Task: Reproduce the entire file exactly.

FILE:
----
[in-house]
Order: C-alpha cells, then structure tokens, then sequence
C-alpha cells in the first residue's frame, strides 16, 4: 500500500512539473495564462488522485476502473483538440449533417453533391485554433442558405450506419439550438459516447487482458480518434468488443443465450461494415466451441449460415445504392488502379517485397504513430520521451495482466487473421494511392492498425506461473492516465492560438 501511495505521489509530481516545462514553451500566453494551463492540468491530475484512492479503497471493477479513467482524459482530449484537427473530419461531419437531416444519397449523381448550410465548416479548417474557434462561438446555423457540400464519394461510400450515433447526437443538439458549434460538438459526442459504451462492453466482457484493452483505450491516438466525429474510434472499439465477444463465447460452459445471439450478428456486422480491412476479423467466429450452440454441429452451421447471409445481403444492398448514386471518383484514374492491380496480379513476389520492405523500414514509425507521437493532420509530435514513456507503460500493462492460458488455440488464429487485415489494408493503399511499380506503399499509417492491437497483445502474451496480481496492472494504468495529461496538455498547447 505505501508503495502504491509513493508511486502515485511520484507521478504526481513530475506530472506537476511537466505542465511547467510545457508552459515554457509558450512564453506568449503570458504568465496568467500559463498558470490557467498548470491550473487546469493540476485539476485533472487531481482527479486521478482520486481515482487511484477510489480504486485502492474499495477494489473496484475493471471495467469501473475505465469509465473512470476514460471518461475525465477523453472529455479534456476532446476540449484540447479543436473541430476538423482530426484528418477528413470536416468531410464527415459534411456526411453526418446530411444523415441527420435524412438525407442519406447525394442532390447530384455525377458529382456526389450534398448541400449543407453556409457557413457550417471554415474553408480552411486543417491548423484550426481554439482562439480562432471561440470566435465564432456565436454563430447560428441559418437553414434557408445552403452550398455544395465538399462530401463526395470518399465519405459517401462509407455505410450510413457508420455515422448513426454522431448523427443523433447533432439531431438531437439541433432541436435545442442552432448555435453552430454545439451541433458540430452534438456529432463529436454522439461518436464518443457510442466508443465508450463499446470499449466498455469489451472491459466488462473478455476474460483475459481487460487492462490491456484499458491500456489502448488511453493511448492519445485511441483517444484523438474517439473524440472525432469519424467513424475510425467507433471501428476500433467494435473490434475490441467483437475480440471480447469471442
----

[in-house]
Order: C-alpha cells, then structure tokens, then sequence
C-alpha cells in the first residue's frame, strides 16, 4: 500500500512539473495564462488522485476502473483538440449533417453533391485554433442558405450506419439550438459516447487482458480518434468488443443465450461494415466451441449460415445504392488502379517485397504513430520521451495482466487473421494511392492498425506461473492516465492560438 501511495505521489509530481516545462514553451500566453494551463492540468491530475484512492479503497471493477479513467482524459482530449484537427473530419461531419437531416444519397449523381448550410465548416479548417474557434462561438446555423457540400464519394461510400450515433447526437443538439458549434460538438459526442459504451462492453466482457484493452483505450491516438466525429474510434472499439465477444463465447460452459445471439450478428456486422480491412476479423467466429450452440454441429452451421447471409445481403444492398448514386471518383484514374492491380496480379513476389520492405523500414514509425507521437493532420509530435514513456507503460500493462492460458488455440488464429487485415489494408493503399511499380506503399499509417492491437497483445502474451496480481496492472494504468495529461496538455498547447 505505501508503495502504491509513493508511486502515485511520484507521478504526481513530475506530472506537476511537466505542465511547467510545457508552459515554457509558450512564453506568449503570458504568465496568467500559463498558470490557467498548470491550473487546469493540476485539476485533472487531481482527479486521478482520486481515482487511484477510489480504486485502492474499495477494489473496484475493471471495467469501473475505465469509465473512470476514460471518461475525465477523453472529455479534456476532446476540449484540447479543436473541430476538423482530426484528418477528413470536416468531410464527415459534411456526411453526418446530411444523415441527420435524412438525407442519406447525394442532390447530384455525377458529382456526389450534398448541400449543407453556409457557413457550417471554415474553408480552411486543417491548423484550426481554439482562439480562432471561440470566435465564432456565436454563430447560428441559418437553414434557408445552403452550398455544395465538399462530401463526395470518399465519405459517401462509407455505410450510413457508420455515422448513426454522431448523427443523433447533432439531431438531437439541433432541436435545442442552432448555435453552430454545439451541433458540430452534438456529432463529436454522439461518436464518443457510442466508443465508450463499446470499449466498455469489451472491459466488462473478455476474460483475459481487460487492462490491456484499458491500456489502448488511453493511448492519445485511441483517444484523438474517439473524440472525432469519424467513424475510425467507433471501428476500433467494435473490434475490441467483437475480440471480447469471442